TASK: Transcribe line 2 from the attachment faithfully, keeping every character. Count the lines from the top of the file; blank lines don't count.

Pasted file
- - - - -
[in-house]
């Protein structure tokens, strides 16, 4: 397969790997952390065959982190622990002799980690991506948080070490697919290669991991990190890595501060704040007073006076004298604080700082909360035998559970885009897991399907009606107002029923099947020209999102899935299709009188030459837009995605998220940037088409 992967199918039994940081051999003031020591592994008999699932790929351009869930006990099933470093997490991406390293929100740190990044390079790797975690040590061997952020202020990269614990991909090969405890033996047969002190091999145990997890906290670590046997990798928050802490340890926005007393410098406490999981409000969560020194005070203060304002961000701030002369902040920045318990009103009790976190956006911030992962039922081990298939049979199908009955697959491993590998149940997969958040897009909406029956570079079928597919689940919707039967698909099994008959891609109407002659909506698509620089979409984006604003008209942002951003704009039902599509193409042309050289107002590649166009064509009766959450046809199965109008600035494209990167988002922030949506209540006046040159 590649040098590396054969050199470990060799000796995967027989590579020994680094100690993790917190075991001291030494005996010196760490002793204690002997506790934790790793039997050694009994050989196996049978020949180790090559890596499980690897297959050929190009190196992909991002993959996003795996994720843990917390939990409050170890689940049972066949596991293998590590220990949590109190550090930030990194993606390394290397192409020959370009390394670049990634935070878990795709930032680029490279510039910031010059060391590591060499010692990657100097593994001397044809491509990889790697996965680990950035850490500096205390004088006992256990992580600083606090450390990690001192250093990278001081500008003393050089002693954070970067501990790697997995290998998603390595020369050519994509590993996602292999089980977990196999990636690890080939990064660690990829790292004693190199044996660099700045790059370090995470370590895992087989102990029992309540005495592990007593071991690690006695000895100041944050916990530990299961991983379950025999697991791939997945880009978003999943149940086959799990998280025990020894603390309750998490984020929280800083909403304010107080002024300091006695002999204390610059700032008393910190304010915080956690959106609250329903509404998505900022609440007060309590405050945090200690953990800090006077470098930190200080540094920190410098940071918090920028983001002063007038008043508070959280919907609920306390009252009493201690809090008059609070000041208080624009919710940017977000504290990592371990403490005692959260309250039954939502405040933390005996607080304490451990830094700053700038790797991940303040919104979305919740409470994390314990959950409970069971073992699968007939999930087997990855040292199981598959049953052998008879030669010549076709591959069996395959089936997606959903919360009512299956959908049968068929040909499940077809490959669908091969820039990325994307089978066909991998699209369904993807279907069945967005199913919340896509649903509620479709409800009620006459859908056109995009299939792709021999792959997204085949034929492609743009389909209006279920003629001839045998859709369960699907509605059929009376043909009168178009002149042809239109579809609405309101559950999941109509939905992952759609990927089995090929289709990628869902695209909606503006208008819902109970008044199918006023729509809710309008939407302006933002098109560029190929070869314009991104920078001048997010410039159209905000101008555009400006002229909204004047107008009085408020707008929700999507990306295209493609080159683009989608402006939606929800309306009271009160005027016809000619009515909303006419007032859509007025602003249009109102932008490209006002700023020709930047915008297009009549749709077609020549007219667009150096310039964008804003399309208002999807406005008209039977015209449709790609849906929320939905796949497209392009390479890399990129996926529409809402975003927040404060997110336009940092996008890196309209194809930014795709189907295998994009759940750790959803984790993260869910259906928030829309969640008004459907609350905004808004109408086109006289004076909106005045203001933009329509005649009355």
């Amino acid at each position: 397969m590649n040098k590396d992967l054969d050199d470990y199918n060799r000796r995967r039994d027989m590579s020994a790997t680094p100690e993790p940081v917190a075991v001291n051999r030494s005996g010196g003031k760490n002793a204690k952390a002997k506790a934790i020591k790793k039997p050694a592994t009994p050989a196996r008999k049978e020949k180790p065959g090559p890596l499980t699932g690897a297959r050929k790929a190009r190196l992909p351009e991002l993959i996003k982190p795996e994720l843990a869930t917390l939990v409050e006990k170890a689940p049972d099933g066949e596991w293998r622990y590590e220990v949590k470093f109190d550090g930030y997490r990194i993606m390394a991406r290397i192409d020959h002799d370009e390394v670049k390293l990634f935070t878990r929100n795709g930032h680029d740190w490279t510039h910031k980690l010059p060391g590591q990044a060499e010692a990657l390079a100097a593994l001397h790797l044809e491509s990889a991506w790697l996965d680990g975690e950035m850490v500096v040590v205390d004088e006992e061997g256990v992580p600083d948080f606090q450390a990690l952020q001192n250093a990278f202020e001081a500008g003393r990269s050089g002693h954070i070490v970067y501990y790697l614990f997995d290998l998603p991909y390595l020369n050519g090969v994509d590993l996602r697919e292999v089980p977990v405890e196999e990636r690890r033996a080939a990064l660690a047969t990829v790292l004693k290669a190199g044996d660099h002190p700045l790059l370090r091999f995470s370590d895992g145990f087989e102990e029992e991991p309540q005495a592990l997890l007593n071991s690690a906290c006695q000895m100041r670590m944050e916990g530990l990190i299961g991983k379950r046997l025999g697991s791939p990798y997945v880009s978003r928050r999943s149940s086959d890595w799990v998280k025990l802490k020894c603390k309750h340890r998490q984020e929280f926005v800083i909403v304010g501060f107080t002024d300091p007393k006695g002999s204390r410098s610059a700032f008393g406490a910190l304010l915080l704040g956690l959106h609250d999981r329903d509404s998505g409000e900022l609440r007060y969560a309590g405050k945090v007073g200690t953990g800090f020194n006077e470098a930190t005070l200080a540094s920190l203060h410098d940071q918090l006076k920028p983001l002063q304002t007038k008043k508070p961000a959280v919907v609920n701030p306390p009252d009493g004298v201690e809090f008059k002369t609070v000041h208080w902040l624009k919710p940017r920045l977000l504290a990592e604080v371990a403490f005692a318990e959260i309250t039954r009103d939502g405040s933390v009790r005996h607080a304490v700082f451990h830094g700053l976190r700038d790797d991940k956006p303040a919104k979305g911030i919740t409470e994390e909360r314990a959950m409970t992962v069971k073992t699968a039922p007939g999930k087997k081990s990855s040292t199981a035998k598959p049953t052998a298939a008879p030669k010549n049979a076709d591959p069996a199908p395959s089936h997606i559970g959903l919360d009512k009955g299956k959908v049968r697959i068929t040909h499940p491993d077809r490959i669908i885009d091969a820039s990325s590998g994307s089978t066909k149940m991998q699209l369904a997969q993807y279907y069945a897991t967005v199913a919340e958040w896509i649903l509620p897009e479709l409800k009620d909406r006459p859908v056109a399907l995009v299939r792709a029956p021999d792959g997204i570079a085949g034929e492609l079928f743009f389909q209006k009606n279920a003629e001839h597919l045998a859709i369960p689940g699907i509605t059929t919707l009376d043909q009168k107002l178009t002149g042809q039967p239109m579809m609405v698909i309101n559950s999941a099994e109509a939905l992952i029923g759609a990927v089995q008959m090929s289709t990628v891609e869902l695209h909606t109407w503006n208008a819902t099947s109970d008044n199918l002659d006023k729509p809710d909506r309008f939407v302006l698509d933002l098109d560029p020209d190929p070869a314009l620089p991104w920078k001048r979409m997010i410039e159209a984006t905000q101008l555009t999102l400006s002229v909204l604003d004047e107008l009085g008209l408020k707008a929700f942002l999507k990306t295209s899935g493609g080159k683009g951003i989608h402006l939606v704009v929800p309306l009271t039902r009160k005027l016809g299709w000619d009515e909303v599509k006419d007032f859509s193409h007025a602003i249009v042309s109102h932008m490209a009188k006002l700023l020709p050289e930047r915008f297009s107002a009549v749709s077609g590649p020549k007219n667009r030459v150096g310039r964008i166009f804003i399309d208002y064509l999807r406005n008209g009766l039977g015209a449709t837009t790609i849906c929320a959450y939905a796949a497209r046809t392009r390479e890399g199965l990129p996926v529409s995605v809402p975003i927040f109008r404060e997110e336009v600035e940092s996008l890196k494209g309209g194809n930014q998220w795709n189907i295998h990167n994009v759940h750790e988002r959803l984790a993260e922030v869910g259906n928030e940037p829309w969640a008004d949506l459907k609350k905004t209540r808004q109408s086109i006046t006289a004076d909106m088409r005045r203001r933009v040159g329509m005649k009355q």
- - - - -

């Protein structure tokens, strides 16, 4: 397969790997952390065959982190622990002799980690991506948080070490697919290669991991990190890595501060704040007073006076004298604080700082909360035998559970885009897991399907009606107002029923099947020209999102899935299709009188030459837009995605998220940037088409 992967199918039994940081051999003031020591592994008999699932790929351009869930006990099933470093997490991406390293929100740190990044390079790797975690040590061997952020202020990269614990991909090969405890033996047969002190091999145990997890906290670590046997990798928050802490340890926005007393410098406490999981409000969560020194005070203060304002961000701030002369902040920045318990009103009790976190956006911030992962039922081990298939049979199908009955697959491993590998149940997969958040897009909406029956570079079928597919689940919707039967698909099994008959891609109407002659909506698509620089979409984006604003008209942002951003704009039902599509193409042309050289107002590649166009064509009766959450046809199965109008600035494209990167988002922030949506209540006046040159 590649040098590396054969050199470990060799000796995967027989590579020994680094100690993790917190075991001291030494005996010196760490002793204690002997506790934790790793039997050694009994050989196996049978020949180790090559890596499980690897297959050929190009190196992909991002993959996003795996994720843990917390939990409050170890689940049972066949596991293998590590220990949590109190550090930030990194993606390394290397192409020959370009390394670049990634935070878990795709930032680029490279510039910031010059060391590591060499010692990657100097593994001397044809491509990889790697996965680990950035850490500096205390004088006992256990992580600083606090450390990690001192250093990278001081500008003393050089002693954070970067501990790697997995290998998603390595020369050519994509590993996602292999089980977990196999990636690890080939990064660690990829790292004693190199044996660099700045790059370090995470370590895992087989102990029992309540005495592990007593071991690690006695000895100041944050916990530990299961991983379950025999697991791939997945880009978003999943149940086959799990998280025990020894603390309750998490984020929280800083909403304010107080002024300091006695002999204390610059700032008393910190304010915080956690959106609250329903509404998505900022609440007060309590405050945090200690953990800090006077470098930190200080540094920190410098940071918090920028983001002063007038008043508070959280919907609920306390009252009493201690809090008059609070000041208080624009919710940017977000504290990592371990403490005692959260309250039954939502405040933390005996607080304490451990830094700053700038790797991940303040919104979305919740409470994390314990959950409970069971073992699968007939999930087997990855040292199981598959049953052998008879030669010549076709591959069996395959089936997606959903919360009512299956959908049968068929040909499940077809490959669908091969820039990325994307089978066909991998699209369904993807279907069945967005199913919340896509649903509620479709409800009620006459859908056109995009299939792709021999792959997204085949034929492609743009389909209006279920003629001839045998859709369960699907509605059929009376043909009168178009002149042809239109579809609405309101559950999941109509939905992952759609990927089995090929289709990628869902695209909606503006208008819902109970008044199918006023729509809710309008939407302006933002098109560029190929070869314009991104920078001048997010410039159209905000101008555009400006002229909204004047107008009085408020707008929700999507990306295209493609080159683009989608402006939606929800309306009271009160005027016809000619009515909303006419007032859509007025602003249009109102932008490209006002700023020709930047915008297009009549749709077609020549007219667009150096310039964008804003399309208002999807406005008209039977015209449709790609849906929320939905796949497209392009390479890399990129996926529409809402975003927040404060997110336009940092996008890196309209194809930014795709189907295998994009759940750790959803984790993260869910259906928030829309969640008004459907609350905004808004109408086109006289004076909106005045203001933009329509005649009355």